Monday, April 02, 2007

Yes, Deer

Spring has arrived across most of this great nation. Along with a fresh riding season straight ahead in the minds of so many enthusiasts are the very real dangers of animals which step onto the roadway and into our paths. Stray domesticated pets and wild animals mesmerized by the single and paired twin beams piercing dusk shadows and night.

Deer appear out of the darkness.

They spook you. Out of nowhere they appear from the darkness. Your panoramic view of the scene ahead instantly constricts into tunnel vision, involuntarily focussed on the reflective eyes moving towards the roadway. Broad tan bodies. Full grown. One (or is it two?) is moving down through the ditch. Too close. Will it (or they) run to the bike's headlight?

A shot of electricity bolts through you. Every inch of your skin crawls but you won't notice until this is over. By then the shivering from your body's instantaneous surge of adrenaline will be mixed with a cold sweat and the immediate need to void that bladder.


You yank the clutch and the front brake simultaneously while your right foot bangs hard on the rear brake. The instant before you've given too much, you moderate pressure in order not to skid. Every bit of concentration you have is trying to keep that bike going in a straight line. Nearly six hundred pounds of metal in momentum and not-so-great brakes to control it. You're praying in tongues. Out loud.

Before you're aware of it your left thumb is mashing the horn button. At this point you maybe utterly speechless or you're adding your own voice to the wailing siren at the front of the machine.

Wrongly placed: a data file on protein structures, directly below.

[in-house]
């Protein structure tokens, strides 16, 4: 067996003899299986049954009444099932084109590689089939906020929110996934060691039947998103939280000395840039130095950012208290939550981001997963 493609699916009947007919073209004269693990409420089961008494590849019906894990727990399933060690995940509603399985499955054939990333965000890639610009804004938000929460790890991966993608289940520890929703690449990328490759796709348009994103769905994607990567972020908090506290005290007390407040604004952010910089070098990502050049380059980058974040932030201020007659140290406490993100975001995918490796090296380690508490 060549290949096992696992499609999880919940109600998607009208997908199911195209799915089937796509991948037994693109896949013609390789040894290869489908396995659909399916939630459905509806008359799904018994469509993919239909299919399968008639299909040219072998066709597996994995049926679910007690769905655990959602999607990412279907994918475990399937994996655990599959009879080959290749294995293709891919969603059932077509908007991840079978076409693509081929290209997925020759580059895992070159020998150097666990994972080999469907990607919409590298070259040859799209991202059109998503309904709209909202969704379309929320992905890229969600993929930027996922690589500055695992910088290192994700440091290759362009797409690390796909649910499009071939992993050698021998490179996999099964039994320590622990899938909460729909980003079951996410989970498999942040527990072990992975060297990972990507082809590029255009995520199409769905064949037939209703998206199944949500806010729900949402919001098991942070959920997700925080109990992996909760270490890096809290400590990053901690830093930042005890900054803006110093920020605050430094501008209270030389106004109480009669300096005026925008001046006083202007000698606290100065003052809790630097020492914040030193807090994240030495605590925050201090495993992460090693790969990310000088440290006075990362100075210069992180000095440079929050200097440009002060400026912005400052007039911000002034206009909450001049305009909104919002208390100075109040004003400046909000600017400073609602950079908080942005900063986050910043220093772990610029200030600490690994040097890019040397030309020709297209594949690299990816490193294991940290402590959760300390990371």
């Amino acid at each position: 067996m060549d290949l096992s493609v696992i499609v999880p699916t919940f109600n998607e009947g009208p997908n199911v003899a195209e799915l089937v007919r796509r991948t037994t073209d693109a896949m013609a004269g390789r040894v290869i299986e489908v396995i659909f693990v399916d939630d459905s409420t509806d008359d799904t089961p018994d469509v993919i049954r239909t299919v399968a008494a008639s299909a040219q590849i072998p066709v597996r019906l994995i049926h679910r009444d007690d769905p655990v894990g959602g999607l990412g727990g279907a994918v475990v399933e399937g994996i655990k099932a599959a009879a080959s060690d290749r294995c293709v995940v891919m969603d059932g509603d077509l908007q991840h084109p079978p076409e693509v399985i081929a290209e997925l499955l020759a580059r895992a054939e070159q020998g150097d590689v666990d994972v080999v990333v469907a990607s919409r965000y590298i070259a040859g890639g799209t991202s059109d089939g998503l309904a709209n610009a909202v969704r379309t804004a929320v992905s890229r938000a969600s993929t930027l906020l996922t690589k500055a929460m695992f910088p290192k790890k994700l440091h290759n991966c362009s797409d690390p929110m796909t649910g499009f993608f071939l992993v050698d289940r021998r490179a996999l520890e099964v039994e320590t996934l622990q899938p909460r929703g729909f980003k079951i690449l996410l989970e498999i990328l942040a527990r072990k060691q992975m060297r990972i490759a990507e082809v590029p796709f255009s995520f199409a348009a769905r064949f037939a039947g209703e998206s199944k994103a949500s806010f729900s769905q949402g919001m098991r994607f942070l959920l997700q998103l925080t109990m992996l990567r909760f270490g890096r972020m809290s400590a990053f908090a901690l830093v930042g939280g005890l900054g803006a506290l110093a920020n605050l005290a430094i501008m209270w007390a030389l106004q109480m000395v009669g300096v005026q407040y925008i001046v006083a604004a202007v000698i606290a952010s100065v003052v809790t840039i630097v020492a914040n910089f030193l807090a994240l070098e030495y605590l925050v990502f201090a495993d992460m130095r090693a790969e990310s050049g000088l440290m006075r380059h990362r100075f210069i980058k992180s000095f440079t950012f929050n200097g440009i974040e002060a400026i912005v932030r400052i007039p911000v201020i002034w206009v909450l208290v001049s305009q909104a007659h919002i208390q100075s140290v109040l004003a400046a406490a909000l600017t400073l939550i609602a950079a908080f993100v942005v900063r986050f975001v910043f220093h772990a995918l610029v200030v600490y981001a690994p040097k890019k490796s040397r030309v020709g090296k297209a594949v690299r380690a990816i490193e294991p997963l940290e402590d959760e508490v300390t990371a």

With everything going on, time somehow goes into slow motion. Thoughts not connected to this dire moment suddenly grip your mind. Overload. Your scalp feels like its sizzling. Some sort of internal switch activates. Brain is flipping the important cards in your mental Rolodex. And you can't do anything about it.

By the time you're allowed to see the real world around you again, the lead deer is frozen at the shoulder and the bike is heeled safely. Shaken and scared, you roll on the throttle looking for the nearest available place to get off the bike. Once stopped you realize the feeling in your hands is gone and your limp legs can barely hold the bike up in order to put out the kickstand. You're grateful because you know what could have happened. Even now, after standing a moment the convulsive shaking still ripples over you at odd intervals. The internal thermostat alternates between too warm and a hollow cold.

Back in 2006 one of motorcycling's greatest safety advocates met that deer at speed. Lawrence Grodsky, whose column in Rider magazine addressed every habit, skill and riding condition, died hitting a deer.

When you consider that a man who devoted his career and life to teaching motorcycle safety could still have lost his life in one of the most common night time accidents, you realize it could happen to any of us. Few of us are as skilled as he was but most of us believe we are.

All it probably took was a false sense of security. A moment lasting not much longer than the blink of an eye.

Please be careful out there.